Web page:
The first episode, “Impact,” plunges us right into the middle of the action before we’re sure what is happening, if only to remind us of how dangerous this mission really is. We get smatterings of story exposition before the mission begins which, we’re led to understand, is the result of a hasty plan to escape Earth. We also get the indication, right from the start, that Maureen Robinson (Molly Parker) is in charge of the mission with her estranged husband, John (Toby Stephens) assuming a subordinate posture, even if he doesn’t behave like a subordinate. Daughters Judy and Penny and son, Will, round out the crew. This is a family operation. Their ship, the Jupiter 2 crash lands in a tundra and becomes submerged in a lake of freezing water. Things become tense real fast when Judy is frozen in place under the surface while attempting to find emergency supplies.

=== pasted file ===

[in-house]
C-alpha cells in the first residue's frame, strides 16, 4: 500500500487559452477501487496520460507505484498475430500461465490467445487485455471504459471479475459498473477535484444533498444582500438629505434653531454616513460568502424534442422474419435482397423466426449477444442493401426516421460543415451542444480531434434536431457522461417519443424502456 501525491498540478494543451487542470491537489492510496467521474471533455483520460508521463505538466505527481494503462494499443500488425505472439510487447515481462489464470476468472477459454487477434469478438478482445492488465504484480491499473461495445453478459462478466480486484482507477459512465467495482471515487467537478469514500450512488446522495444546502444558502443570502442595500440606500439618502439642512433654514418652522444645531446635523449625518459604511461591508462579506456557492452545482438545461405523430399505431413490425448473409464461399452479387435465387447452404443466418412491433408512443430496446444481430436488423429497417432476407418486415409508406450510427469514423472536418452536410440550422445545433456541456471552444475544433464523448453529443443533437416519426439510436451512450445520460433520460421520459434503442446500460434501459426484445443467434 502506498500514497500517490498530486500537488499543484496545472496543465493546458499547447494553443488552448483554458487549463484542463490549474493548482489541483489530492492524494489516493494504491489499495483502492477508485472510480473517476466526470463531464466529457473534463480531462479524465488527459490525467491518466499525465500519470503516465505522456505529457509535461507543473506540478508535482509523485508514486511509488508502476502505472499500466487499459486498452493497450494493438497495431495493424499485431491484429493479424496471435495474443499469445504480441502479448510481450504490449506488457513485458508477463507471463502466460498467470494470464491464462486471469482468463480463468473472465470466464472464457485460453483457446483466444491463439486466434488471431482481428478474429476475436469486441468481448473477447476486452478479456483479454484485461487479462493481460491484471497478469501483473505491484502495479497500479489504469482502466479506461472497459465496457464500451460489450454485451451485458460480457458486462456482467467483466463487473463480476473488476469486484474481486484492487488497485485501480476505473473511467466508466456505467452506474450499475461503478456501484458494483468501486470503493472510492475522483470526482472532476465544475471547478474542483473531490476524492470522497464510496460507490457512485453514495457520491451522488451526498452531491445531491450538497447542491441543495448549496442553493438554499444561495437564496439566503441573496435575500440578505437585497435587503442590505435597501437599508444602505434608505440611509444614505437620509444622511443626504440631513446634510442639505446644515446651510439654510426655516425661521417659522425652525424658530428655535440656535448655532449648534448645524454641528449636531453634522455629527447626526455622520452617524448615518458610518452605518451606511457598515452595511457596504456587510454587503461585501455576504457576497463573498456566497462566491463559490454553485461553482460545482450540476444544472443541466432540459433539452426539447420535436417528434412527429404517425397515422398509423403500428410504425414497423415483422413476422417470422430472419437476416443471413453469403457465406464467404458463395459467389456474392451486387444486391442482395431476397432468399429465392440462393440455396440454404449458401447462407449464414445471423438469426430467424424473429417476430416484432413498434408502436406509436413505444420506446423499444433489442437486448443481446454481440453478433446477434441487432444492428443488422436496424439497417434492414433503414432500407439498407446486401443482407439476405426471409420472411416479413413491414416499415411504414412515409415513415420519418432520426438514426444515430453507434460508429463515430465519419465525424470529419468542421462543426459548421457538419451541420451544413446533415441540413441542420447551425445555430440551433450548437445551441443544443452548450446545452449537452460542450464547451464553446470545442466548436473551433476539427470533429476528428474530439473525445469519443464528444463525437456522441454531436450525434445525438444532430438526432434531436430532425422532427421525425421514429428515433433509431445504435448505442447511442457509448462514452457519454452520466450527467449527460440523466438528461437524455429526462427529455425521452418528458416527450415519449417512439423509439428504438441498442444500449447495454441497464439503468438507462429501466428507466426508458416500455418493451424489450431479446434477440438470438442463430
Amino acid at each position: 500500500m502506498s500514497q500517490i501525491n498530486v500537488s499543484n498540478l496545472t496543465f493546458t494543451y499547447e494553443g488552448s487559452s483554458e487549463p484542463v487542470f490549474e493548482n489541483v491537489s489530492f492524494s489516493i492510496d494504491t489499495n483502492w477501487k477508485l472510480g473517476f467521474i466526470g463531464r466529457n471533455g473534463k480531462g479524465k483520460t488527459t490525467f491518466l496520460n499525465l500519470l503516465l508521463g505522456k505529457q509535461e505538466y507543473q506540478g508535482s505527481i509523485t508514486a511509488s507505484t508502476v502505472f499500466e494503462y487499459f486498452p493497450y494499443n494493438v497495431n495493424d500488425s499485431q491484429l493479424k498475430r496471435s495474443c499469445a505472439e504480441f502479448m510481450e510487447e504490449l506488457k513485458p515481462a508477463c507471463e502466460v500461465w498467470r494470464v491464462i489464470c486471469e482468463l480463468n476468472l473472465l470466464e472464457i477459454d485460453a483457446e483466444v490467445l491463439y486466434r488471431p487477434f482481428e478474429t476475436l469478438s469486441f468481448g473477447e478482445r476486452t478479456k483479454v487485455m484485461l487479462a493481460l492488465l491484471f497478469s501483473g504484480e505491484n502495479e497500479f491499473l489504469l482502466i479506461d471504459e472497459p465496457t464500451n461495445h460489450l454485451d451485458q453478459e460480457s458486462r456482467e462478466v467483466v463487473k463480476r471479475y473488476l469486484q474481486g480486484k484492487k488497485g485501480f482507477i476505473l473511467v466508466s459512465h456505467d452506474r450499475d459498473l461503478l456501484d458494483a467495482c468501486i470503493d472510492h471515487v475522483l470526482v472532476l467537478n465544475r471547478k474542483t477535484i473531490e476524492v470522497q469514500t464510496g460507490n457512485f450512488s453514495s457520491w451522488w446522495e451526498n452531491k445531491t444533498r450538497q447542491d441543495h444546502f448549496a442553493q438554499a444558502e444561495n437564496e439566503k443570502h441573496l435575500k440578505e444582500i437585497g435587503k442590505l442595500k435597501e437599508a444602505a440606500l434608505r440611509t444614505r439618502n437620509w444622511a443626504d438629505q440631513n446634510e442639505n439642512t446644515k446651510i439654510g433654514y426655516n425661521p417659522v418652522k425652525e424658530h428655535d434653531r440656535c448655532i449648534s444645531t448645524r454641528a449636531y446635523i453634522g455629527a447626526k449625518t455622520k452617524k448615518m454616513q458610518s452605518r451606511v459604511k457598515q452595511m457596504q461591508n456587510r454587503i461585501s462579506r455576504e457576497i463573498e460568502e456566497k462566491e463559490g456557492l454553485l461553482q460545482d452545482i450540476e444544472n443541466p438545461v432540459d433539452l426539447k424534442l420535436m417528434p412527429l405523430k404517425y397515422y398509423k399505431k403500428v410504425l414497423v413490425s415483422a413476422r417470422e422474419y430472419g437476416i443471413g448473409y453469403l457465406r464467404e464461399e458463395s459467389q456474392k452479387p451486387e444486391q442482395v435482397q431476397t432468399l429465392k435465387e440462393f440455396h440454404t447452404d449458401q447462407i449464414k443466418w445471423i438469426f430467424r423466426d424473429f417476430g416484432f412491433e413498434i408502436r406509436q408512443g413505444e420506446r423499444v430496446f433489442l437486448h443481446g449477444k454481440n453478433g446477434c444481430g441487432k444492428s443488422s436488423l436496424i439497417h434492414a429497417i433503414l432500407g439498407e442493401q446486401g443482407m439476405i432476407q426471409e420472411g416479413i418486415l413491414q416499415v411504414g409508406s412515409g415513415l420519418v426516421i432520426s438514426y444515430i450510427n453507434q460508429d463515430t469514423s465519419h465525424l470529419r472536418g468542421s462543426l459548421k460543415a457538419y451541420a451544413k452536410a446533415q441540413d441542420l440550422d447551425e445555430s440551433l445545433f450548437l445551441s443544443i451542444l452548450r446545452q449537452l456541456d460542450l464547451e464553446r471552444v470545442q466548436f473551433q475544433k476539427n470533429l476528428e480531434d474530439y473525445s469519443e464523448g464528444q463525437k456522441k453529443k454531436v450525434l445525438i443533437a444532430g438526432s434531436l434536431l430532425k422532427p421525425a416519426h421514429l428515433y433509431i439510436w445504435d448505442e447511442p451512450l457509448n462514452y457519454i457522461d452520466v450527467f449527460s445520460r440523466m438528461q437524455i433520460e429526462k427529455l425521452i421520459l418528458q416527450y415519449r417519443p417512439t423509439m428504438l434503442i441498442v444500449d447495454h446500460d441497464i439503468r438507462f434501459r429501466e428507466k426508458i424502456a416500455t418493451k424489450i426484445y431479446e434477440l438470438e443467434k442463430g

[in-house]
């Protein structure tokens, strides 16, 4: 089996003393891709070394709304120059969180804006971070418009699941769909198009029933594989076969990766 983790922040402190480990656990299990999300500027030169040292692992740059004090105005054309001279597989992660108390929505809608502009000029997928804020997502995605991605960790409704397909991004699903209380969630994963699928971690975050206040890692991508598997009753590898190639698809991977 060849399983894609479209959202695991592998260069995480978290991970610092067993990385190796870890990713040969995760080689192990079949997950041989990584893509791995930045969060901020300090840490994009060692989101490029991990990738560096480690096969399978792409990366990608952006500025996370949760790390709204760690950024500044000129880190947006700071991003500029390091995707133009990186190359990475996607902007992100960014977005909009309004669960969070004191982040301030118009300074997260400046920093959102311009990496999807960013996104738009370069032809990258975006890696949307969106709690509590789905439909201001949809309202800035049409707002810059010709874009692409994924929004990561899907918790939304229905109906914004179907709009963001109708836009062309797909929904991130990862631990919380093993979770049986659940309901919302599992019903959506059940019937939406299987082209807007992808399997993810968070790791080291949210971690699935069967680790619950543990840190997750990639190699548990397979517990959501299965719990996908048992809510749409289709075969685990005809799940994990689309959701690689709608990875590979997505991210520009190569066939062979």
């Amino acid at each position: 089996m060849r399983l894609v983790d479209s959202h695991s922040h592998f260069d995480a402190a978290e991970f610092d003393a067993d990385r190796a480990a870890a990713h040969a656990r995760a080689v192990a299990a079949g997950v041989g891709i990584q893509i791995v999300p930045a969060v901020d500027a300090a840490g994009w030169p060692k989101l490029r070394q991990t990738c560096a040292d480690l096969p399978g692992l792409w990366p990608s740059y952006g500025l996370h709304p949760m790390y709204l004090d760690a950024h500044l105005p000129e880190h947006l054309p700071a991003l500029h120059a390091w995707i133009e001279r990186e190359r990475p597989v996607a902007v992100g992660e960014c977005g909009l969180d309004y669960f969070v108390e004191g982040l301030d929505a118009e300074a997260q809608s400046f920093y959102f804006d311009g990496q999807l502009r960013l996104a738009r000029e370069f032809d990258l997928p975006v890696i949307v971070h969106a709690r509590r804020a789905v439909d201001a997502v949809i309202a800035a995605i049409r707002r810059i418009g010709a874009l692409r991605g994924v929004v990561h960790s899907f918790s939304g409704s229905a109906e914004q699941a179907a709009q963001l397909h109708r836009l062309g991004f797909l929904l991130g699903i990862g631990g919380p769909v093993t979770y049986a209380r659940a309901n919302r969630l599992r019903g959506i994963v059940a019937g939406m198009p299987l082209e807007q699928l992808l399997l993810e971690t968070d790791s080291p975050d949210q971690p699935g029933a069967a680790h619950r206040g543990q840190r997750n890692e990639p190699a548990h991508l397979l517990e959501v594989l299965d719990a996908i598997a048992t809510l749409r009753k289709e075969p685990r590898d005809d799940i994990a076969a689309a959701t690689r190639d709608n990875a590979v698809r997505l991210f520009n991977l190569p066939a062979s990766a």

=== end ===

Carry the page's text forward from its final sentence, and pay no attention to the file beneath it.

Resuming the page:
In the final minutes of “Impact,” we’re introduced to June Harris, who steals the real Dr. Smith’s (Bill Mumy, in a quick cameo) identity before escaping the space station while it’s under attack, as well as Don West (Ignacio Serricchio) and his chicken, Debbie. Though the show was produced as a 10-episode committment for Netflix, “Impact” can be considered the pilot, and as such, it’s one of the best pilot episodes for a television series I’ve ever seen. The planet has as equally a diverse (and dangerous) ecosystem as Earth, which we begin to see in the next episode, “Diamonds in the Sky,” where Will (Maxwell Jenkins) makes inroads in communicating with the dangerous-looking robot (revealed to be part of an enemy force for reasons I won’t spoil) he encountered in “Impact.” The robot becomes Will’s guardian, protector, and friend. The planet is a death-trap, populated with incredible monsters, glass showers, unpredictable weather patterns, and cave creatures.